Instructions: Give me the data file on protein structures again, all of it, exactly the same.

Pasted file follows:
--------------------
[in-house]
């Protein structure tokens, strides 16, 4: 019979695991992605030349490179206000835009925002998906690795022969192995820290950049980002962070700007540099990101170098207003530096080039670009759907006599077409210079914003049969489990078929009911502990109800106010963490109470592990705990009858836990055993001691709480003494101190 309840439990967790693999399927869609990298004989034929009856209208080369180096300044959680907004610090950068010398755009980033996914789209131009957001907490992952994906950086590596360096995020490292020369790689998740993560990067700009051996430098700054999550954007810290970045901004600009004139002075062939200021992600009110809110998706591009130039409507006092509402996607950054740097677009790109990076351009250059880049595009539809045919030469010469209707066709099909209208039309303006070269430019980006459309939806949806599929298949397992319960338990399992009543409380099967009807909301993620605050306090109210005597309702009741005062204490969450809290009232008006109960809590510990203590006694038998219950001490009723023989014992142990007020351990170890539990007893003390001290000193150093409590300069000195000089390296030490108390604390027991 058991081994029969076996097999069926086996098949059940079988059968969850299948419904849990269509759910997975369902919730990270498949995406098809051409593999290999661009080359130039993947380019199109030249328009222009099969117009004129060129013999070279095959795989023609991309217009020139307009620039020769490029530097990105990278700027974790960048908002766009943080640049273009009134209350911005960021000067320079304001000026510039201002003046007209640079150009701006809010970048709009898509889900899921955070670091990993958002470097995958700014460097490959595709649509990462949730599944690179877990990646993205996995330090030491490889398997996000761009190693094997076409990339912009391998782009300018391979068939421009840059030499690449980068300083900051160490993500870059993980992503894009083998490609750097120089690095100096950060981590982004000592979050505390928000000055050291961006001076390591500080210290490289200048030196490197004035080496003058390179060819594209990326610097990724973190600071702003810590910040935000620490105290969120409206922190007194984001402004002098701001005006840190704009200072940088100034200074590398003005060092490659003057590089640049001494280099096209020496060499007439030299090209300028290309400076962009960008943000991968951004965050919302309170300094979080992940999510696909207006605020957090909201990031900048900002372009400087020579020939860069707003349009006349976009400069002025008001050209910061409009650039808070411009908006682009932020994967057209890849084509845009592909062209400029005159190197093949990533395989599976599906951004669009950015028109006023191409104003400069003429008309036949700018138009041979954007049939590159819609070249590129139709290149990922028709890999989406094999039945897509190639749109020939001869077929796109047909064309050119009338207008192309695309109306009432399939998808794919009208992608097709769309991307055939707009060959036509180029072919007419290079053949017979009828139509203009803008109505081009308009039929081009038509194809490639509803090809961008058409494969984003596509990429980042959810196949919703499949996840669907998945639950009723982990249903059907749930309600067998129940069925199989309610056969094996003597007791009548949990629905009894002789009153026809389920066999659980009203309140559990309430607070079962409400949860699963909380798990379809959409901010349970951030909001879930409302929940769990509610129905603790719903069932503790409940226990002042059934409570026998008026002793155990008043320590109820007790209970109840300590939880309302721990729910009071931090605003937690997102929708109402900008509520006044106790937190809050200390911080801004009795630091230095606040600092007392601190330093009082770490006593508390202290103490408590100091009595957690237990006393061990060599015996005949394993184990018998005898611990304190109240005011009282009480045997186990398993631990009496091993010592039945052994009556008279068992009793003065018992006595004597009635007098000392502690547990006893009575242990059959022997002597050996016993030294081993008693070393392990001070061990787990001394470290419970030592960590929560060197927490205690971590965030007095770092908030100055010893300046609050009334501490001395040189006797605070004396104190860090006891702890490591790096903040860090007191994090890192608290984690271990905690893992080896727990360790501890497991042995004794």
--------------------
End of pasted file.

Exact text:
[in-house]
């Protein structure tokens, strides 16, 4: 019979695991992605030349490179206000835009925002998906690795022969192995820290950049980002962070700007540099990101170098207003530096080039670009759907006599077409210079914003049969489990078929009911502990109800106010963490109470592990705990009858836990055993001691709480003494101190 309840439990967790693999399927869609990298004989034929009856209208080369180096300044959680907004610090950068010398755009980033996914789209131009957001907490992952994906950086590596360096995020490292020369790689998740993560990067700009051996430098700054999550954007810290970045901004600009004139002075062939200021992600009110809110998706591009130039409507006092509402996607950054740097677009790109990076351009250059880049595009539809045919030469010469209707066709099909209208039309303006070269430019980006459309939806949806599929298949397992319960338990399992009543409380099967009807909301993620605050306090109210005597309702009741005062204490969450809290009232008006109960809590510990203590006694038998219950001490009723023989014992142990007020351990170890539990007893003390001290000193150093409590300069000195000089390296030490108390604390027991 058991081994029969076996097999069926086996098949059940079988059968969850299948419904849990269509759910997975369902919730990270498949995406098809051409593999290999661009080359130039993947380019199109030249328009222009099969117009004129060129013999070279095959795989023609991309217009020139307009620039020769490029530097990105990278700027974790960048908002766009943080640049273009009134209350911005960021000067320079304001000026510039201002003046007209640079150009701006809010970048709009898509889900899921955070670091990993958002470097995958700014460097490959595709649509990462949730599944690179877990990646993205996995330090030491490889398997996000761009190693094997076409990339912009391998782009300018391979068939421009840059030499690449980068300083900051160490993500870059993980992503894009083998490609750097120089690095100096950060981590982004000592979050505390928000000055050291961006001076390591500080210290490289200048030196490197004035080496003058390179060819594209990326610097990724973190600071702003810590910040935000620490105290969120409206922190007194984001402004002098701001005006840190704009200072940088100034200074590398003005060092490659003057590089640049001494280099096209020496060499007439030299090209300028290309400076962009960008943000991968951004965050919302309170300094979080992940999510696909207006605020957090909201990031900048900002372009400087020579020939860069707003349009006349976009400069002025008001050209910061409009650039808070411009908006682009932020994967057209890849084509845009592909062209400029005159190197093949990533395989599976599906951004669009950015028109006023191409104003400069003429008309036949700018138009041979954007049939590159819609070249590129139709290149990922028709890999989406094999039945897509190639749109020939001869077929796109047909064309050119009338207008192309695309109306009432399939998808794919009208992608097709769309991307055939707009060959036509180029072919007419290079053949017979009828139509203009803008109505081009308009039929081009038509194809490639509803090809961008058409494969984003596509990429980042959810196949919703499949996840669907998945639950009723982990249903059907749930309600067998129940069925199989309610056969094996003597007791009548949990629905009894002789009153026809389920066999659980009203309140559990309430607070079962409400949860699963909380798990379809959409901010349970951030909001879930409302929940769990509610129905603790719903069932503790409940226990002042059934409570026998008026002793155990008043320590109820007790209970109840300590939880309302721990729910009071931090605003937690997102929708109402900008509520006044106790937190809050200390911080801004009795630091230095606040600092007392601190330093009082770490006593508390202290103490408590100091009595957690237990006393061990060599015996005949394993184990018998005898611990304190109240005011009282009480045997186990398993631990009496091993010592039945052994009556008279068992009793003065018992006595004597009635007098000392502690547990006893009575242990059959022997002597050996016993030294081993008693070393392990001070061990787990001394470290419970030592960590929560060197927490205690971590965030007095770092908030100055010893300046609050009334501490001395040189006797605070004396104190860090006891702890490591790096903040860090007191994090890192608290984690271990905690893992080896727990360790501890497991042995004794």